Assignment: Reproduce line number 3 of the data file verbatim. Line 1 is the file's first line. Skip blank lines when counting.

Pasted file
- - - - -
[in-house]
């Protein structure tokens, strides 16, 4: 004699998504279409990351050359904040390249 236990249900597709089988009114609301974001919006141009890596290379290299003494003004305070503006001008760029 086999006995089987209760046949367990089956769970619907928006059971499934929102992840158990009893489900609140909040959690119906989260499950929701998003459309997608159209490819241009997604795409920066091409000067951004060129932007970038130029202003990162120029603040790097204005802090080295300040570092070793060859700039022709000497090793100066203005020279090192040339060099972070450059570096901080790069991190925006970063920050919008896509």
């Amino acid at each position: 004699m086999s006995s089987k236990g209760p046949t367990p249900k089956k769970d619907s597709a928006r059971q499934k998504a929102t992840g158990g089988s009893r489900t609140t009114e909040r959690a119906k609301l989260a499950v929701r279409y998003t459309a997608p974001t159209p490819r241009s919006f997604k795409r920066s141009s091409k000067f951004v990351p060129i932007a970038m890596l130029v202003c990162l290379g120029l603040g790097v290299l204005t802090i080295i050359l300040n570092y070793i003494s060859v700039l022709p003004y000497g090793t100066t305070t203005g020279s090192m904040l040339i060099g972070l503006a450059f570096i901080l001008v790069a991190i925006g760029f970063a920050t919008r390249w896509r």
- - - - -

């Amino acid at each position: 004699m086999s006995s089987k236990g209760p046949t367990p249900k089956k769970d619907s597709a928006r059971q499934k998504a929102t992840g158990g089988s009893r489900t609140t009114e909040r959690a119906k609301l989260a499950v929701r279409y998003t459309a997608p974001t159209p490819r241009s919006f997604k795409r920066s141009s091409k000067f951004v990351p060129i932007a970038m890596l130029v202003c990162l290379g120029l603040g790097v290299l204005t802090i080295i050359l300040n570092y070793i003494s060859v700039l022709p003004y000497g090793t100066t305070t203005g020279s090192m904040l040339i060099g972070l503006a450059f570096i901080l001008v790069a991190i925006g760029f970063a920050t919008r390249w896509r």